When picturing a lighthouse you could be forgiven for thinking only of the many miles of rugged and beautiful coastline that surround the British Isles. After all a lighthouse is not the kind of building that you would generally associate with a busy city. Yet there is a lighthouse in London, but unless you know where to look you will probably never find it. To find it you need to be in the heart of the Docklands, at the point where the River Lee and River Thames meet. This is the place where in 1864 construction began on London’s only lighthouse.
While it is in fact a lighthouse it was not used to guide ships into port or warn vessels of danger, it was used for testing out new designs and cutting edge lighthouse technology that if approved would be used right around the British Coast. So unique was this testing venue that it attracted scientists from around the world such as Michael Faraday who came here to carry out experiments of his own. In fact it was through research undertaken at this facility that Faraday came to patent his only invention which he designed in the lighthouse.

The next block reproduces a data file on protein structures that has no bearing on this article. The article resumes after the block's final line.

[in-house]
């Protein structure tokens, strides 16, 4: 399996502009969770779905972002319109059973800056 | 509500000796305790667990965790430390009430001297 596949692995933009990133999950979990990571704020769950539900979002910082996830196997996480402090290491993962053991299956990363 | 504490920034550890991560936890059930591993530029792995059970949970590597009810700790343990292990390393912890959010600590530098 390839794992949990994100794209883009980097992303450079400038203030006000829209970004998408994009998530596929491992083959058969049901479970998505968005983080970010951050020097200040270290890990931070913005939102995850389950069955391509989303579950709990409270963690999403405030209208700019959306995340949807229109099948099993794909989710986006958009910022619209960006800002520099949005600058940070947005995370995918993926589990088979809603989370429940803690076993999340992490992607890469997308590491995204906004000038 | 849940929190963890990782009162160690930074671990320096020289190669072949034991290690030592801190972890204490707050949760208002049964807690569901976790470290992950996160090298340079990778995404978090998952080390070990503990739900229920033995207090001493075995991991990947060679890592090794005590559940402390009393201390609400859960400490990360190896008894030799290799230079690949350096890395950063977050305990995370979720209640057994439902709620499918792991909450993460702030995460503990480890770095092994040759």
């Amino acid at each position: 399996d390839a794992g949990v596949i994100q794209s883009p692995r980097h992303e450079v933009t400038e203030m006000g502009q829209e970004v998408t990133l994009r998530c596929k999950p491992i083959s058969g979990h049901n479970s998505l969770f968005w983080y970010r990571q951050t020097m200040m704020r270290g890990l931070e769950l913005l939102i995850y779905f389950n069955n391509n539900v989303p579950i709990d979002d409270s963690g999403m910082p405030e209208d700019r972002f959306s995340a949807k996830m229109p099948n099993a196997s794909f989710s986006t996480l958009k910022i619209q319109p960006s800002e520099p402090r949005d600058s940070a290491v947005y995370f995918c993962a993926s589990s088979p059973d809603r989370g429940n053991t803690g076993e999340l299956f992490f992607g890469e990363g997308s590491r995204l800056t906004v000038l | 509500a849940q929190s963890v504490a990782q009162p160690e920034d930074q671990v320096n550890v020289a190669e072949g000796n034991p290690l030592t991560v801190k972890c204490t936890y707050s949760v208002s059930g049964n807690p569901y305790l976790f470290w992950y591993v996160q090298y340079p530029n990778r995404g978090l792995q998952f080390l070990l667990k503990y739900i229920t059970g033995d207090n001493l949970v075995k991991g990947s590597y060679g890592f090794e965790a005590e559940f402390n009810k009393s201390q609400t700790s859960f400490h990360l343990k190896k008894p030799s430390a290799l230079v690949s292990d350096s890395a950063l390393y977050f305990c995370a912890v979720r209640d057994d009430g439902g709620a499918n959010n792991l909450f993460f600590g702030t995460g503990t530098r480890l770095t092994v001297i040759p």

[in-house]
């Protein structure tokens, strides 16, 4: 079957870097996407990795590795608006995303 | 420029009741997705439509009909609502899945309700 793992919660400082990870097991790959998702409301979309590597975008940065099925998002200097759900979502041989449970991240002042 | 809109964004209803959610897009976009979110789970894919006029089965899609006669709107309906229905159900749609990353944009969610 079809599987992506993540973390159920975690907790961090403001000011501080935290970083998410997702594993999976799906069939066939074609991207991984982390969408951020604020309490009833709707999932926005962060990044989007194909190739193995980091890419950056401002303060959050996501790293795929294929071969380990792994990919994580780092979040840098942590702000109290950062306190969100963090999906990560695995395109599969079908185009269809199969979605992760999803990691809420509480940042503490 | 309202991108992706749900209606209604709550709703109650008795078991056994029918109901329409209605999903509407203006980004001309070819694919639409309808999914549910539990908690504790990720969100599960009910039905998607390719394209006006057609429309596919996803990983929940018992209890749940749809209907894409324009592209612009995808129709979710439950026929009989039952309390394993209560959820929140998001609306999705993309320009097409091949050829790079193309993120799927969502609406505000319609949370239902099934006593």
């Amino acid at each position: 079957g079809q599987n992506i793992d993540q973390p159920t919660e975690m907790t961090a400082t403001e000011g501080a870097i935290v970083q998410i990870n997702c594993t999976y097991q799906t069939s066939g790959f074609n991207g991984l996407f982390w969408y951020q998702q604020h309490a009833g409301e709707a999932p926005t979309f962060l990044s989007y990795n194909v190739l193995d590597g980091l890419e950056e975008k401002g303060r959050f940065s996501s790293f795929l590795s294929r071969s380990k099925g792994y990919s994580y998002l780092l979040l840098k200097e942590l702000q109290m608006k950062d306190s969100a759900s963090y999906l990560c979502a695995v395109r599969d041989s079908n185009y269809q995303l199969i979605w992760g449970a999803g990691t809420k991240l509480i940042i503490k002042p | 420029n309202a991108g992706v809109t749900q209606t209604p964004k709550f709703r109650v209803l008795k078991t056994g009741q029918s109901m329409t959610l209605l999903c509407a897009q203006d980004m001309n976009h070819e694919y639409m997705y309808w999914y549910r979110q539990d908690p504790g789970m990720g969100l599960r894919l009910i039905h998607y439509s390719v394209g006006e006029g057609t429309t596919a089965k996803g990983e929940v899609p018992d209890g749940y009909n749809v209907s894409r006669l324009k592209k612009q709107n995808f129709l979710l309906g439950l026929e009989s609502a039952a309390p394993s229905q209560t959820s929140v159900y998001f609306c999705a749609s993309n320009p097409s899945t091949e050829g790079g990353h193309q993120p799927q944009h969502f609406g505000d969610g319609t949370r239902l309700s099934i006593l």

The lighthouse location is known locally as Trinity Buoy Wharf, as for the past two centuries the wharf has been home to the Trinity House Corporation which used the location for the mooring of light boats, as a depot for maintenance services and storage facility for the corporation, as well as a place for testing out the latest designs in lighthouse technology. At the peak of its operations there were around one hundred and fifty people employed on the wharf to maintain and service the light boats and buoys that were in use around the south coast; it was a hive of activity.
With the constant changes in light technology there was no way that business on the wharf was going to last, and in 1988 the wharf was closed, the lease not taken up again until 1996 with the hopes that the area could be transformed into a cultural centre. Though not all of the plans came to fruition the wharf now has to be one of the strangest places in London, containing as it does a bizarre set of wharfside neighbours. There is the container city – which consists of shipping containers that have been transformed into studios and offices, one of the old lightboats has been transformed into a photography studio, and of course there is the authentic, old style American Diner. You might think nothing of it being here but it has caught the attention of many people, including those in the film industry, as the diner was used in the 1998 film Sliding Doors.
The lighthouse itself has not been written off as it is now used as the home for the ‘Long Player’ millennium project which started playing music the moment when 1999 became 2000 and is set to play for a thousand years until the stroke of midnight on the last day of December 2999.